Rubio, for instance, has repeatedly addressed—if not entirely put to rest—claims that he used a Republican party charge card for personal gain. Rubio says the use of the card was sometimes intentional and sometimes accidental, and that he paid the charges directly to American Express in a timely manner. Given the controversy the practice has generated, he acknowledges that he didn’t handle it well. He says he discusses the issue at length in his forthcoming book.
Beyond that, there are suggestions that Rubio will get caught up in the trial this July of former Florida Republican party chairman Jim Greer. A close ally of former governor Crist, Greer is charged with money laundering, fraud, and four counts of grand theft. Rubio is not concerned. “I had no relationship with Jim Greer. He hated me. But do you think if Jim Greer and the party and those guys had garbage on me they wouldn’t have dropped it during the campaign? It’s all silly talk.”
If there’s baggage remaining from the days before Rubio’s election to the Senate, it is not a central feature of a forthcoming book about Rubio’s life from the Washington Post’s Manuel Roig-Franzia. Veteran Florida political reporter Adam Smith of the Tampa Bay Times read the book and reports that supporters of Rubio can “rest easy” because it paints a largely flattering picture of the senator.
“I’m not competing. I’ll be honest with you—it just annoys me. If the worst thing they can say about you is that you don’t have experience—that’s a blessing. I’m not a Rob Portman in terms of experience around this place,” says the 41-year-old Rubio, who notes that with his service on the Intelligence Committee he has “more foreign policy experience than Barack Obama” had when he ran for president.
“The problem,” says Rubio with a smile, “is I look like I’m 35.”
There is another, potentially much bigger problem, however—one that could affect Rubio’s prospects for a spot on the ticket in 2012. His name is David Rivera. Rivera and Rubio are longtime political allies and close friends. They rose together in the world of Cuban-American politics in south Florida. They labored together on political campaigns, worked together in the Florida House of Representatives, and even bought a house and lived together in Tallahassee, the state’s capital, during legislative sessions from 2005 until 2008.
Rubio and Rivera met in 1992, when Rubio was an undergraduate at the University of Florida and both young men were volunteers for the congressional campaign of Lincoln Diáz-Balart. Four years later, Rivera brought Rubio into Bob Dole’s presidential campaign in Florida. A year after that, Rivera helped run Rubio’s own campaign for West Miami city commissioner. The two men served together in the Florida legislature over much of the past decade. They share a circle of friends in the tightknit Cuban-American community, and Rubio’s wife, Jeanette, is very close to Rivera’s girlfriend, Esther Nuhfer, who works for Rubio’s “Reclaiming America” PAC.
Their mutual friends say that while their careers have followed similar trajectories—from Miami to Tallahassee to Washington—the two men are very different. Rivera has never stopped being an operative. He’s always scrambling to raise money, to put together coalitions for one effort or another. For Rivera, politics is fundraising and trading favors and winning.
Rubio is the opposite. Rubio is the visionary, and while he’s always been ambitious, he is consumed with policy and driven by a deep and abiding belief in the American idea. For Rubio, politics is the means to an end, not an end in itself.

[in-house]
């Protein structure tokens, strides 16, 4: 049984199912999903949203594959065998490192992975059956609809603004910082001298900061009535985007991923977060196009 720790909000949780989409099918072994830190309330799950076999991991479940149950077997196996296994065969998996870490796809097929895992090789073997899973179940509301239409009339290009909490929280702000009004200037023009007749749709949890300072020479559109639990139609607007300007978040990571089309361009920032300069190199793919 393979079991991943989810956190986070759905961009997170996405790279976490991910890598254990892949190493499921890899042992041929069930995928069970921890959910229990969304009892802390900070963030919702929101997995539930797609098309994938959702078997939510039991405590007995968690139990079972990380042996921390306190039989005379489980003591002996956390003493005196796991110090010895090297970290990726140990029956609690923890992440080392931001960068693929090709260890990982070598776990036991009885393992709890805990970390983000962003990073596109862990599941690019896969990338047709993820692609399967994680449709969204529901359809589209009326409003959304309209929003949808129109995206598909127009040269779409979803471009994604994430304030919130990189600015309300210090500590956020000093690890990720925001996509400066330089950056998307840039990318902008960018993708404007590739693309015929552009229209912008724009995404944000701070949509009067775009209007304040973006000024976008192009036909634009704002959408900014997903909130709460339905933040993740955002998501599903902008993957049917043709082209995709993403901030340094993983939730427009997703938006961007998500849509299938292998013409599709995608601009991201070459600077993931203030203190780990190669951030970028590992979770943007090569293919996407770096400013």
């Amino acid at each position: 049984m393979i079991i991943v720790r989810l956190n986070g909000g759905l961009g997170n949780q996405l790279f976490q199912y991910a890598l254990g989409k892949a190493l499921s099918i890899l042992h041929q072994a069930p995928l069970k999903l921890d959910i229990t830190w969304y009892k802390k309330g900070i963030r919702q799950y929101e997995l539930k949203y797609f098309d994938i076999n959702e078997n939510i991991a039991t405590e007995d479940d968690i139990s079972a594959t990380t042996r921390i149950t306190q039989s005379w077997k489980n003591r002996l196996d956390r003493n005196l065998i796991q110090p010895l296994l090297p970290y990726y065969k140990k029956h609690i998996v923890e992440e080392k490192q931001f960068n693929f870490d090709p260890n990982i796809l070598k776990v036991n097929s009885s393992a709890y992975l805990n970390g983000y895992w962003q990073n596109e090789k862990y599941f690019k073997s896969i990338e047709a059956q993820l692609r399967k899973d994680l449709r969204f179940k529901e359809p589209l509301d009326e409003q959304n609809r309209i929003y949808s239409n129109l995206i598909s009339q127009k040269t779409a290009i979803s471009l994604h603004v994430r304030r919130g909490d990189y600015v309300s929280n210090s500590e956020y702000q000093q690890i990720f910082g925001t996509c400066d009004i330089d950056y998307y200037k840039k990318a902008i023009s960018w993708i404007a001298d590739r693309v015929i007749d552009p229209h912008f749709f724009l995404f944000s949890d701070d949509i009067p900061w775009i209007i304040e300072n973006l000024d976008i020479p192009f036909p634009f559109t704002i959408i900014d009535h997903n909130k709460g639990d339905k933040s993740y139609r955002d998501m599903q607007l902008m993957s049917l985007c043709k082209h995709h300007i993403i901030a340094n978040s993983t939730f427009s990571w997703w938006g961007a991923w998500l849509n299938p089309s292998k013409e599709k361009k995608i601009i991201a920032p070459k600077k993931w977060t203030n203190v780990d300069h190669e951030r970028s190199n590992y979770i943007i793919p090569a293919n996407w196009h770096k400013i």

Now, with Rubio the subject of intense speculation that he could be on the Republican presidential ticket, Rivera finds himself the subject of multiple investigations.
The public list of Rivera’s questionable activities is long and almost certainly incomplete. The FBI and IRS are both reportedly investigating Rivera. Last month, Miami-Dade state attorney Katherine Fernandez Rundle ended an 18-month investigation without charging Rivera with any crime. Her office issued a “Close-out Memorandum” to explain the findings of the investigation, conducted jointly with the Florida Department of Law Enforcement. Rivera and his allies have called the memo an exoneration. It is no such thing. In fact, the 16-page document is a devastating indictment of Rivera—in the figurative, if not the literal, sense—and a plea for further examination of Rivera’s conduct.
The Florida investigation focused on two areas: the payments Rivera and his family received for lobbying work he performed for gambling interests while serving as a member of the Florida legislature and his alleged personal use of campaign funds.
In 2005, south Florida voters supported a measure to allow slot machines at racetracks and other businesses in Broward County but rejected the same proposal in Miami- Dade. Rivera immediately sought to reverse the decision in Miami-Dade and in 2006 reached an agreement with Fred Havenick, the owner of a dog track in Flagler, to serve as the “chief campaign strategist” for a second vote in 2008. After Havenick’s death in June 2006, Rivera signed a contract with his surviving relatives. According to the Close-out Memorandum, Rivera directed payments for his work to Millennium Marketing, a company he had created in 2000, and “revived” in 2006, with his mother, Daisy Magarino, and his “godmother,” Ileana Medina, as principals. Rivera, who was elected to the Florida house in 2002, worked “almost on a daily basis on behalf of the slots initiative” in late 2007 and early 2008 “from an office at what was known then as Flagler Dog Track.” Millennium was ultimately paid more than $500,000 for work on the project, and investigators were able to trace more than $100,000 of that back to Rivera’s bank accounts.
It’s not illegal to work as a political consultant while serving in the Florida legislature, but elected officials are required to disclose the sources of their income. Rivera failed to disclose any income from Millennium or his work on the gaming referendum (he later amended those reports). When investigators questioned attorneys for Magarino and Medina about the arrangement, “they confirmed their association with the corporation and the fact that it was the subject [Rivera] that performed the services for the slots initiative that Millennium was paid for.”